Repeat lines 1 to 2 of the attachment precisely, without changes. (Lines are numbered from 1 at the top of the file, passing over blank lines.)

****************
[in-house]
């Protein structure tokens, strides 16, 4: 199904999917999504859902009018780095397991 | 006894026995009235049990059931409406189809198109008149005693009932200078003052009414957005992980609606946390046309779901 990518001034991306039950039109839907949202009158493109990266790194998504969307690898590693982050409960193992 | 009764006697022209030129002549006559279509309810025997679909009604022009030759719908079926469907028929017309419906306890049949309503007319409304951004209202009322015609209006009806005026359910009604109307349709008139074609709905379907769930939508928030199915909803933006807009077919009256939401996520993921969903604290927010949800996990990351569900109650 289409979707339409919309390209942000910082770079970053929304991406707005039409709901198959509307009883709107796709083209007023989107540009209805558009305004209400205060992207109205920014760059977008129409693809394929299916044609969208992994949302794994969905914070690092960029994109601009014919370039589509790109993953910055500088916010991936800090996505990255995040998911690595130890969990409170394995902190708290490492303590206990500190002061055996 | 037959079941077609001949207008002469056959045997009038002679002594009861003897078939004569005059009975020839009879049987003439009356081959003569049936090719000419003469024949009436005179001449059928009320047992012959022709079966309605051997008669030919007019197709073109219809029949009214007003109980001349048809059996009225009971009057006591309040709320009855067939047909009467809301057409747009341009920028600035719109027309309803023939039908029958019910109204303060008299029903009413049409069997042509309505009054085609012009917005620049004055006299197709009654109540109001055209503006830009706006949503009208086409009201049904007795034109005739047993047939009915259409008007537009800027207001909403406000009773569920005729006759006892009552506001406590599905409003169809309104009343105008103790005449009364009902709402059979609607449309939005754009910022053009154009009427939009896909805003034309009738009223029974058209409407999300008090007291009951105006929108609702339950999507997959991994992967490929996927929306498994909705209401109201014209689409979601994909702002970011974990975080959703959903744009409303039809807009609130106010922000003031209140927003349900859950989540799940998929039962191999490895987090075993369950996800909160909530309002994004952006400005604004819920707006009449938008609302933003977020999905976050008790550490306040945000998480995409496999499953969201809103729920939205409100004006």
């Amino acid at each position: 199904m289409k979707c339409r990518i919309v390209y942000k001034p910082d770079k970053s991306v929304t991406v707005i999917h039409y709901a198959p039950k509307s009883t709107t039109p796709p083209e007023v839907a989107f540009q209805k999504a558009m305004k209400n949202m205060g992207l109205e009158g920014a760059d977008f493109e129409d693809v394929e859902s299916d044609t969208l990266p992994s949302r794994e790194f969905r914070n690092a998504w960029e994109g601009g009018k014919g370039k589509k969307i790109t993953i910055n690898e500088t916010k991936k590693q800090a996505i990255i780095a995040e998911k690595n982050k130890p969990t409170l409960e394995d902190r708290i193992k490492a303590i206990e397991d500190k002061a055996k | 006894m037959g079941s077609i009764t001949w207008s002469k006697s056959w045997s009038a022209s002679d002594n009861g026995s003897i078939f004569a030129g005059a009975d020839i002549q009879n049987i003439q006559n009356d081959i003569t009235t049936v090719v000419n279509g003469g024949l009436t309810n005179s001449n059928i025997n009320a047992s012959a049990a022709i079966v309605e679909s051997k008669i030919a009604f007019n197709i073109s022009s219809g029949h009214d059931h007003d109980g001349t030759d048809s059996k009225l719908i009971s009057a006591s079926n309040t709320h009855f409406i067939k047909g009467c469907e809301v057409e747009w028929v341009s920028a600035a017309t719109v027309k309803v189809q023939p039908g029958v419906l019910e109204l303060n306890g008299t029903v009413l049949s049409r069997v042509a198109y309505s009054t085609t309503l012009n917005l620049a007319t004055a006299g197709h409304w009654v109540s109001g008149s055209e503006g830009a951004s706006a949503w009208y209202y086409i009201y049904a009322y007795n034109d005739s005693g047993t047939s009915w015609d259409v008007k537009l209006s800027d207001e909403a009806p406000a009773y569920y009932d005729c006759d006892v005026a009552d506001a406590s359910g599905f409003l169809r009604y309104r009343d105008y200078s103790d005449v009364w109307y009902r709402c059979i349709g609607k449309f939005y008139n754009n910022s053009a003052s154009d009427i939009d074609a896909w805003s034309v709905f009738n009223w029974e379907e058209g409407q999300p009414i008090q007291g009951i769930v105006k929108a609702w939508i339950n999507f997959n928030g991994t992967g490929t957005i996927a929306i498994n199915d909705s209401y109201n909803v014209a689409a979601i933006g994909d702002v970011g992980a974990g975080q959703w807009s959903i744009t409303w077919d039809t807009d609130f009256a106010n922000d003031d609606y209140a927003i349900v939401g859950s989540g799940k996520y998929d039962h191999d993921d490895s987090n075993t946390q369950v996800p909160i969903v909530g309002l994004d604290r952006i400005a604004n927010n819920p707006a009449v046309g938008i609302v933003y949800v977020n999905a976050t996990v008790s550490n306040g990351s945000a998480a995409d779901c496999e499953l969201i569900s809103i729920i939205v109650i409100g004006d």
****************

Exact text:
[in-house]
């Protein structure tokens, strides 16, 4: 199904999917999504859902009018780095397991 | 006894026995009235049990059931409406189809198109008149005693009932200078003052009414957005992980609606946390046309779901 990518001034991306039950039109839907949202009158493109990266790194998504969307690898590693982050409960193992 | 009764006697022209030129002549006559279509309810025997679909009604022009030759719908079926469907028929017309419906306890049949309503007319409304951004209202009322015609209006009806005026359910009604109307349709008139074609709905379907769930939508928030199915909803933006807009077919009256939401996520993921969903604290927010949800996990990351569900109650 289409979707339409919309390209942000910082770079970053929304991406707005039409709901198959509307009883709107796709083209007023989107540009209805558009305004209400205060992207109205920014760059977008129409693809394929299916044609969208992994949302794994969905914070690092960029994109601009014919370039589509790109993953910055500088916010991936800090996505990255995040998911690595130890969990409170394995902190708290490492303590206990500190002061055996 | 037959079941077609001949207008002469056959045997009038002679002594009861003897078939004569005059009975020839009879049987003439009356081959003569049936090719000419003469024949009436005179001449059928009320047992012959022709079966309605051997008669030919007019197709073109219809029949009214007003109980001349048809059996009225009971009057006591309040709320009855067939047909009467809301057409747009341009920028600035719109027309309803023939039908029958019910109204303060008299029903009413049409069997042509309505009054085609012009917005620049004055006299197709009654109540109001055209503006830009706006949503009208086409009201049904007795034109005739047993047939009915259409008007537009800027207001909403406000009773569920005729006759006892009552506001406590599905409003169809309104009343105008103790005449009364009902709402059979609607449309939005754009910022053009154009009427939009896909805003034309009738009223029974058209409407999300008090007291009951105006929108609702339950999507997959991994992967490929996927929306498994909705209401109201014209689409979601994909702002970011974990975080959703959903744009409303039809807009609130106010922000003031209140927003349900859950989540799940998929039962191999490895987090075993369950996800909160909530309002994004952006400005604004819920707006009449938008609302933003977020999905976050008790550490306040945000998480995409496999499953969201809103729920939205409100004006």